Is there pleasure in pain? Okay, I’m talking about spicy food. 🙂 Have you had the experience of taking a bite of something spicy, your mouth gets hot, beads of sweat start forming, your nose starts running, but you don’t stop eating because it tastes so good? Well, capsaicin is the culprit…
Peppers are part of the capsicum family. Capsaicinoids give that burning sensation you get when you eat a pepper. The amount of capsaicin in the pepper determines how hot the pepper will be. All types of peppers, from cayenne to bell peppers have some degree of capsaicin.
Peppers are source of vitamin A from its carotenoids. Beta-carotene found in peppers is an antioxidant, which is useful in preventing the free radical damage that can lead to cell damage and heart disease. Peppers are also a source of Vitamins K, and Vitamin C.
Eating peppers has a thermogenic effect, meaning it causes an increase in heat production in the body to burn more calories.
Capsaicin can help clear out congested nasal passages by stimulating the secretions.
Capsaicin, a compound in hot peppers, has been found effective for relieving headaches. Topical application of capsaicin can help relief arthritis pain.
Southwestern Quinoa Stuffed Peppers
Adapted from Vegetarian Times
The southwestern style beans gives this dish its heat. If you can’t find this variety you can substitute plain black beans and add a tablespoon of finely diced jalapeño.= and increase the broth by 1/2 cup.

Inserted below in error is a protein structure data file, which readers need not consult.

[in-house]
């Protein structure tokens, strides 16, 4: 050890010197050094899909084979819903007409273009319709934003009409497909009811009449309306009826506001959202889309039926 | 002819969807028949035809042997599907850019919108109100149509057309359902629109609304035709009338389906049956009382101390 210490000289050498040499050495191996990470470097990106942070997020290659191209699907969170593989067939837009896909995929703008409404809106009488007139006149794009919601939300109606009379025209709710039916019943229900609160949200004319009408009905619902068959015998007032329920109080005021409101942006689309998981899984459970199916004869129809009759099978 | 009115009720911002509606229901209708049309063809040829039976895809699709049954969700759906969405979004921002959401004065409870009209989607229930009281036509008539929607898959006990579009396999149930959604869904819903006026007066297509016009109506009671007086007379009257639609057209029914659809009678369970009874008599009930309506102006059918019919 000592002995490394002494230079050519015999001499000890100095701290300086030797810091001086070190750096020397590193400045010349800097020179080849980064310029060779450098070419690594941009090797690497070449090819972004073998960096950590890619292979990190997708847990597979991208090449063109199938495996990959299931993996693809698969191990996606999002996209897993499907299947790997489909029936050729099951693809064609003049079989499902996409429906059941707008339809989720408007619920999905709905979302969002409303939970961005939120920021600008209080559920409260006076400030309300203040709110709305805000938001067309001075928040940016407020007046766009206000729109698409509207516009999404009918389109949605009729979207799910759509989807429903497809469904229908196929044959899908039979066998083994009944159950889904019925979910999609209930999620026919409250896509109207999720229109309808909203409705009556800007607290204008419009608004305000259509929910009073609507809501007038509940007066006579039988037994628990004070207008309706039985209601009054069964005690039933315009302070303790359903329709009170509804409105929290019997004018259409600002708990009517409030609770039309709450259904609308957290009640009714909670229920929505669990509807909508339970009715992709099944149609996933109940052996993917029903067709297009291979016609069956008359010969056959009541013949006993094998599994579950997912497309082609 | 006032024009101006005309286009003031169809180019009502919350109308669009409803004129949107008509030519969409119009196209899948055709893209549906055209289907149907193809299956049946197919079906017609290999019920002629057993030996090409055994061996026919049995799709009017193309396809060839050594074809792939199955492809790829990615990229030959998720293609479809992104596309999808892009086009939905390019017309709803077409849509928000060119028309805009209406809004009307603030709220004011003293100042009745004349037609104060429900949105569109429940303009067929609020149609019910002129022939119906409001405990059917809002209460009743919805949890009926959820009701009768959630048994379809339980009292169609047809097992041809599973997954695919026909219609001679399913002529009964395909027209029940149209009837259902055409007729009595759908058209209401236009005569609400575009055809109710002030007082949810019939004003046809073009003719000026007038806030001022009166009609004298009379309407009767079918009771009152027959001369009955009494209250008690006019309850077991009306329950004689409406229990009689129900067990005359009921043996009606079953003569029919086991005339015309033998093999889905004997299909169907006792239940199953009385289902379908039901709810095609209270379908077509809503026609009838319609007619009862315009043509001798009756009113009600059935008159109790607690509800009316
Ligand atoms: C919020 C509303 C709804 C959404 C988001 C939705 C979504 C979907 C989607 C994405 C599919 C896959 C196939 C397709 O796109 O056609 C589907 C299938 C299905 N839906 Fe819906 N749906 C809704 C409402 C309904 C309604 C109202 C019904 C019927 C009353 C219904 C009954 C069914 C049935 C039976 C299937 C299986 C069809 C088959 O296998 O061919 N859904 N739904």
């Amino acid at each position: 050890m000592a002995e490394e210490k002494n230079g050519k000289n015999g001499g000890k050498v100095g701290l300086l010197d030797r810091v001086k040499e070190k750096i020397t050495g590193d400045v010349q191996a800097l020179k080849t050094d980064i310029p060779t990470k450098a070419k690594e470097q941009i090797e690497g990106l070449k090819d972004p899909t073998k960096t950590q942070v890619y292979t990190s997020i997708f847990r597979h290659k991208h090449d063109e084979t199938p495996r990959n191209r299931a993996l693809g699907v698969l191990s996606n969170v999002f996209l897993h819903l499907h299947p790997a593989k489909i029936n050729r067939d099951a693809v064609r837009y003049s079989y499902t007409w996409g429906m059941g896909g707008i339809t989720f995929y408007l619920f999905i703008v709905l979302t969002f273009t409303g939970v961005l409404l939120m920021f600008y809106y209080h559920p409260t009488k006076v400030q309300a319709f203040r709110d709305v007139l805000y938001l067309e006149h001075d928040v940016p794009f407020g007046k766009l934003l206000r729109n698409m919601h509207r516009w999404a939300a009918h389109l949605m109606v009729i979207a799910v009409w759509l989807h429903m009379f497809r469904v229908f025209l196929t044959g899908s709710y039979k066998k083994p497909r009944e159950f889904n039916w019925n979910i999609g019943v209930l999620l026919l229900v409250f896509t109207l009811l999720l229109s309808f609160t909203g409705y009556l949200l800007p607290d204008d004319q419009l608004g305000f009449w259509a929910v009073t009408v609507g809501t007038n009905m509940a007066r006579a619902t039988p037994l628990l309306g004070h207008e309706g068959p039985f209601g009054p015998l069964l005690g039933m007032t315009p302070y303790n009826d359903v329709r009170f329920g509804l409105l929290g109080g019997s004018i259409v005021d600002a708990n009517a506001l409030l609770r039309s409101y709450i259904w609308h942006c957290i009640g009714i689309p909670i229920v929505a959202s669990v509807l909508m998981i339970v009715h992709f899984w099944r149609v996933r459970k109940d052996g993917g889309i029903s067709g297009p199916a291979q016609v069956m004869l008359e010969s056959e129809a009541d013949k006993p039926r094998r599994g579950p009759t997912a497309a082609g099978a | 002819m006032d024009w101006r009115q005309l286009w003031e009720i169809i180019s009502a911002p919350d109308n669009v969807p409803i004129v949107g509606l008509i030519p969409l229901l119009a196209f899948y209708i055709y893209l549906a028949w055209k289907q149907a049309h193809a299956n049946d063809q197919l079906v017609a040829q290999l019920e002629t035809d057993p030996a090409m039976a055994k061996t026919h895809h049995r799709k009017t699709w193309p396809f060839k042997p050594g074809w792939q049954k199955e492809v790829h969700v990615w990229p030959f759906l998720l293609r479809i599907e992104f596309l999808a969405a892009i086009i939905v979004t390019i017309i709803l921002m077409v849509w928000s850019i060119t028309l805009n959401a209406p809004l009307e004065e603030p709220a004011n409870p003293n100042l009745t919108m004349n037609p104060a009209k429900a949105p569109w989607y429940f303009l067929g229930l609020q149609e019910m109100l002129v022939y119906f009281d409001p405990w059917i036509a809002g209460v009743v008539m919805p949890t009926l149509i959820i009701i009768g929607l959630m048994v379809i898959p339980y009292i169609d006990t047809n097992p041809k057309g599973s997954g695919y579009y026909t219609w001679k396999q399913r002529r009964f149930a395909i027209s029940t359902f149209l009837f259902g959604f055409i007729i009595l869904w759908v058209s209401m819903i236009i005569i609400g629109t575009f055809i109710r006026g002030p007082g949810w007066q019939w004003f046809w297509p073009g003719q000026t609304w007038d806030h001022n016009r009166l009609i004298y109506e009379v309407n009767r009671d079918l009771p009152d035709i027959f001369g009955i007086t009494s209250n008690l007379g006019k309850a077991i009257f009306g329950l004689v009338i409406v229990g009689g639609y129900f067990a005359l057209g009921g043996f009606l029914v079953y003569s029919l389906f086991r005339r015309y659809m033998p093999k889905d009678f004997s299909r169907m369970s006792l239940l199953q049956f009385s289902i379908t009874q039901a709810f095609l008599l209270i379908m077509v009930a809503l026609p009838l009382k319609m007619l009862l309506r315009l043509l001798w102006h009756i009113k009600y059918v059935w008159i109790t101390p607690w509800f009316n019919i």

- 1 cup onion, finely chopped
- 1 Tbsp. olive oil
- 1 tsp ground cumin
- 2 cloves garlic, minced
- 1/2 cup vegetable broth
- 1 15-oz. can southwestern black beans with jalapeño and lime
- 1 cup fresh spinach, chopped
- 1 cup quinoa, cooked
- 1 lime
- 1/2 cups grated reduced-fat pepper Jack cheese, divided
- 4 large bell peppers, halved lengthwise, ribs removed
- Prepare Quinoa according to package directions.
- In a separate pan heat oil over medium heat. Add onion and garlic, cook until onions are translucent and garlic is fragrant. Add cumin and sauté 1 minute.
- Stir in can of black beans and broth, cook for about 5 minutes. Reduce heat to medium-low, and add fresh spinach, continue to cook until spinach is wilted.
- Add cooked quinoa to pan and stir to combine. Season with salt and pepper, if desired.
- Preheat oven to 350°F.
- Fill each bell pepper half with heaping of quinoa mixture, top with cheese, and place in baking dish.
- Bake 30 minutes or until pepper is to desired firmness. Let stand 5 minutes. Transfer stuffed peppers to serving plates, and drizzle each with fresh squeezed lime before serving.
What’s you stand? Peppers: pleasure or pain?